Katie Blackley

DIGITAL PRODUCER

Katie Blackley is a digital producer for 90.5 WESA, where she writes, edits and generates both web and on-air content for features and daily broadcast. After graduating in 2014, Katie was an editor for KQV 1410 AM in downtown Pittsburgh and did freelance video work for the Civic Light Opera.

She’s passionate about all things Pittsburgh and believes someday she’ll solve the Pittsburgh Protractor Mystery. 

Paul A. Selvaggio / Pittsburgh Zoo and PPG Aquarium

Pygmy hippopotamuses, giant anteaters and a zipline are all part of the newest attraction at the Pittsburgh Zoo and PPG Aquarium, Jungle Odyssey.

The exhibit is the second of the zoo’s four-phase “Top of the World” project, with The Islands opening in 2016. Dr. Barbara Baker, President and CEO of the zoo, said the latest area will educate visitors about some of the world’s most vulnerable animals.

Katie Blackley / 90.5 WESA

If there’s an explosion in Allegheny County, Nancy Love is ready to investigate.

Love has worked nearly two decades with the Allegheny County Medical Examiner’s Office Trace Division evaluating evidence from explosions and trying to determine what chemicals were involved.

Dick Daniels / Carolina Birds

The Highland Park Bridge is noisy—traffic speeds by as barges pass through the nearby lock and a train rattles underneath. But in the past few years, a new, natural sound has joined the orchestra of automobiles and industry: gulls. To be more specific: Herring gulls.

Katie Blackley / 90.5 WESA

For the first time, shoppers at farmers markets around the region can grab some whiskey with their watermelon. Due to a 2016 change in state laws, distilleries, breweries and meaderies are able to sell their products in Pennsylvania farmers markets and food expos.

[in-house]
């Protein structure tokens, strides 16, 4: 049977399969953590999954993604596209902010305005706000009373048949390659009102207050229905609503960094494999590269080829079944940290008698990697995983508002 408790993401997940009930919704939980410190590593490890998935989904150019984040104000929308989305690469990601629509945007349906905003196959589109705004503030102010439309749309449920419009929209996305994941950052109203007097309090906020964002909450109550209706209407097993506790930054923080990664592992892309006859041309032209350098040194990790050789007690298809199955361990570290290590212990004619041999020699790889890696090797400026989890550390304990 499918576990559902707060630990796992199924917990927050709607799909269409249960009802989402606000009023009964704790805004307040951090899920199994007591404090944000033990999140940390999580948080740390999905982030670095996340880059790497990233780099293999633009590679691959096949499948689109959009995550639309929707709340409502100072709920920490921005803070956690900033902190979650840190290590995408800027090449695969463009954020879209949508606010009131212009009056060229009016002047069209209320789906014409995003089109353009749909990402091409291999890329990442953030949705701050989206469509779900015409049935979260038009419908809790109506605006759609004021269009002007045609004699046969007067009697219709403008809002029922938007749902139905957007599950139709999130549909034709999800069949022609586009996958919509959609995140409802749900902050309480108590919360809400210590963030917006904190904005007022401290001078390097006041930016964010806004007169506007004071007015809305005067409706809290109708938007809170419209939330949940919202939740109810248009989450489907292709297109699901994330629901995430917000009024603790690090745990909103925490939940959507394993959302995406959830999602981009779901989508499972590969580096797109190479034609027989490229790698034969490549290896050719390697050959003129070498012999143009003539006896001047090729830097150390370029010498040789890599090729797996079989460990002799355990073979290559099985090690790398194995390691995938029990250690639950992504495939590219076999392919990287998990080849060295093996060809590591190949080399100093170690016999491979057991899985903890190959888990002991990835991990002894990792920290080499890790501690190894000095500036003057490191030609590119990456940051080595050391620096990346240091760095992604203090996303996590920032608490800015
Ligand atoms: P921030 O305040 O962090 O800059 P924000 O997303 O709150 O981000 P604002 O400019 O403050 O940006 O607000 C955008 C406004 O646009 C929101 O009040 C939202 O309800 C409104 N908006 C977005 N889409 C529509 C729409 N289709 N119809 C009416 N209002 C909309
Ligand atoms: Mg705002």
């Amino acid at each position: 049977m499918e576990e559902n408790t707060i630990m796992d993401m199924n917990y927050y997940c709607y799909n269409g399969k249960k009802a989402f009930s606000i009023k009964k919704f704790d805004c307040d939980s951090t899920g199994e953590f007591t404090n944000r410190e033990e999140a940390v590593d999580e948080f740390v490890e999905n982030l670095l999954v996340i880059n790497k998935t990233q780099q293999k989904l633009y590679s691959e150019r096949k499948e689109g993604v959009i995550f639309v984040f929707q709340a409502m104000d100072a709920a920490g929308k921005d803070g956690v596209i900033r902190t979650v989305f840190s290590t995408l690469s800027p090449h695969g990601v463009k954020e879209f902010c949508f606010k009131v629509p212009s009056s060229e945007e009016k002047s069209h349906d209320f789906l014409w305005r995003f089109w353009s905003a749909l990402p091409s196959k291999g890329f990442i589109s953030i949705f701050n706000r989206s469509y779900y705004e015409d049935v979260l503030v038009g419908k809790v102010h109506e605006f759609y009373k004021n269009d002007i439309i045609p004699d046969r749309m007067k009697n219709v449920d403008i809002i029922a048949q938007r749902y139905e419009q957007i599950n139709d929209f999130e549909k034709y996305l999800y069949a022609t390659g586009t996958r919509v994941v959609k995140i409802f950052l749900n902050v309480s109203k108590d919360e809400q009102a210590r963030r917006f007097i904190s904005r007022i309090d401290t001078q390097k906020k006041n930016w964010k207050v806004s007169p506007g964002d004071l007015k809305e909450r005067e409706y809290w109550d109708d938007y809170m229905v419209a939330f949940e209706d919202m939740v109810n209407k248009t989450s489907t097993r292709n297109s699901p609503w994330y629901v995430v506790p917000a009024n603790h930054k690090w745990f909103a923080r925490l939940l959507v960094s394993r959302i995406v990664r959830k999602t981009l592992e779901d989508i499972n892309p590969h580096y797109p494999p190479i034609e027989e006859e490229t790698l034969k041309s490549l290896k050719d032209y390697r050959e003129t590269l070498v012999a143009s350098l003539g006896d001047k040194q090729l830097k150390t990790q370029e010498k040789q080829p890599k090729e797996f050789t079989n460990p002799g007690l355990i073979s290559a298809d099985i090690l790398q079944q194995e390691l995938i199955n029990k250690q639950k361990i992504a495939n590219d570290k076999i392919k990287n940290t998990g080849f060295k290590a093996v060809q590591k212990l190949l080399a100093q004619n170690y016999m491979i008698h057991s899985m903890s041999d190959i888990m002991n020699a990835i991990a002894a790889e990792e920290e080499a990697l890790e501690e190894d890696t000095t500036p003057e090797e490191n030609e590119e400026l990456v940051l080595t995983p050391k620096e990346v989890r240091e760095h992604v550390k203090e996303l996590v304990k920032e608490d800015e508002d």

911th Airlift Wing / Facebook

The sky over Coraopolis will be filled with stunt-performing airplanes this weekend when the 911th Airlift Wing’s "Wings Over Pittsburgh" event returns after a six-year hiatus. But with increasing demand for pilots and aviation technicians, the showcase is about more than demonstrating the region’s flight talent.

Katie Blackley / 90.5 WESA

Across the street from the Trolley Stop Inn on Library Road in Bethel Park, there’s a sign. It’s white and rectangular, the lettering is fading a bit, and on the leftmost side is a large orange dot. It’s nearly the size of a basketball and the label boldly proclaims: Orange Belt.

On Tuesday, May 16, three candidates will be on the ballot to become the next mayor of the city of Pittsburgh. Voters will decide who will oversee city government for the next four years and who will serve as Pittsburgh's ambassador. 

Jim Bourg / AP

The Confluence, where the news comes together, is 90.5 WESA’s weekly news program.

Each week, reporters, editors and bloggers join veteran journalist and host Kevin Gavin to take an in-depth look at the stories important to the Pittsburgh region.

David Bachman Photography

When Sean Gibson was first approached by a musician wanting to write an opera about his great-grandfather, he was a little skeptical.

Margaret Sun / 90.5 WESA

Next to steel and Super Bowl championships, Pittsburgh is synonymous with three rivers. In the summer, the Three Rivers Arts Festival dominates downtown and the moniker is part of a number of companies in the region -- not to mention there used to be a stadium that bore the name.

But does the city technically have three distinct rivers?